And still, all these years later, their pet Winkie is one of the coolest cats in film history.
Return from Witch Mountain is the contractually-obligated sequel. It hasn’t aged nearly as well as its predecessor, then again it was never nearly as good, so it didn’t have as far to fall.
The film has Tony and Tia flying into Pasadena to take a vacation in back-lot Los Angeles. However, they have barely arrived before Tony gets kidnapped by an evil scientist (Christopher Lee) who has figured out mind control and wants to exploit Tony’s powers. The scientist’s partner in crime is an aging small-time con woman and gambler played by screen legend Bette Davis (with distractingly green teeth – I can’t quite decide if that was make-up put on for the character or just a sign of very bad oral hygiene on the elderly actress’ part).
After she loses her brother, Tia falls in with the most ineffective, dorky street gang in LA history. If these kids ever ran up against the Bloods or the Crips, they’d be toast. Nonetheless, the gang promises to help Tia find her brother after she saves them during a very G-rated rumble with another gang of prepubescent thugs.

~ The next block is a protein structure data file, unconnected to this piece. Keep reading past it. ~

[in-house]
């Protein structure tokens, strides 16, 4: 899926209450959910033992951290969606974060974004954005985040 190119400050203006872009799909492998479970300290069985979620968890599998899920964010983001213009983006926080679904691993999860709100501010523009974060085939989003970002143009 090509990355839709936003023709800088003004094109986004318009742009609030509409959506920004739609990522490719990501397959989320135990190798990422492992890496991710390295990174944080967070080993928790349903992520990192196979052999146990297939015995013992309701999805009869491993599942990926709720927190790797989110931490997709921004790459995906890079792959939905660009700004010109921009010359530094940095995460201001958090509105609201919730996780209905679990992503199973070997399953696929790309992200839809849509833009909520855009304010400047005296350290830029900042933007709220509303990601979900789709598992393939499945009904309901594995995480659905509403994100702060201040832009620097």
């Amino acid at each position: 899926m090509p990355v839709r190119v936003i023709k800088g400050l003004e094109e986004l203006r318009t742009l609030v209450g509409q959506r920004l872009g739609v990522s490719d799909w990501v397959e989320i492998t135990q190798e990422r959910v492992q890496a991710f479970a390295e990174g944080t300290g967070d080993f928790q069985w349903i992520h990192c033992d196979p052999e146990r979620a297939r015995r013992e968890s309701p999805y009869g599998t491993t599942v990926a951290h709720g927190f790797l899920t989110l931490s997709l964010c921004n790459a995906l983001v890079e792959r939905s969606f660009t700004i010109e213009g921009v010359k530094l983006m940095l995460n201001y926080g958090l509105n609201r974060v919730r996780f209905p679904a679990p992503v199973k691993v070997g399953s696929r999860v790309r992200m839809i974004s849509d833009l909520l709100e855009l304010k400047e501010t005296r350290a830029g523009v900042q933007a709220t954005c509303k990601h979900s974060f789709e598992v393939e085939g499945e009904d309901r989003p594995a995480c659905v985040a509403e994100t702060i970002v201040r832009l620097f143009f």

This leads to a series of rather strained set pieces – Tony wreaks havoc on a museum! Tia causes the crash of a van! The baddie tries to use the alien’s powers to take over a nuclear facility! It is all light as a feather and believable as a politician’s promise, but in its own silly Disney-fied way it is kinda fun.
That said, with hindsight both of these movies are rather slow-moving for the modern child’s attention span. The trailer to the upcoming Race to Witch Mountain show much more action and many more explosions than either of these more innocent and stately films, where levitation is a pretty fool-proof weapon against the worst of bad guys and a flying RV is the height of cool special effects.
The original Witch Mountain movies have aged – and not overly well. They don’t completely translate into the modern world, but if you grew up loving the movies, Witch Mountain is still a nice place to visit.
Jay S. Jacobs
Copyright ©2009 PopEntertainment.com. All rights reserved. Posted: March 6, 2009.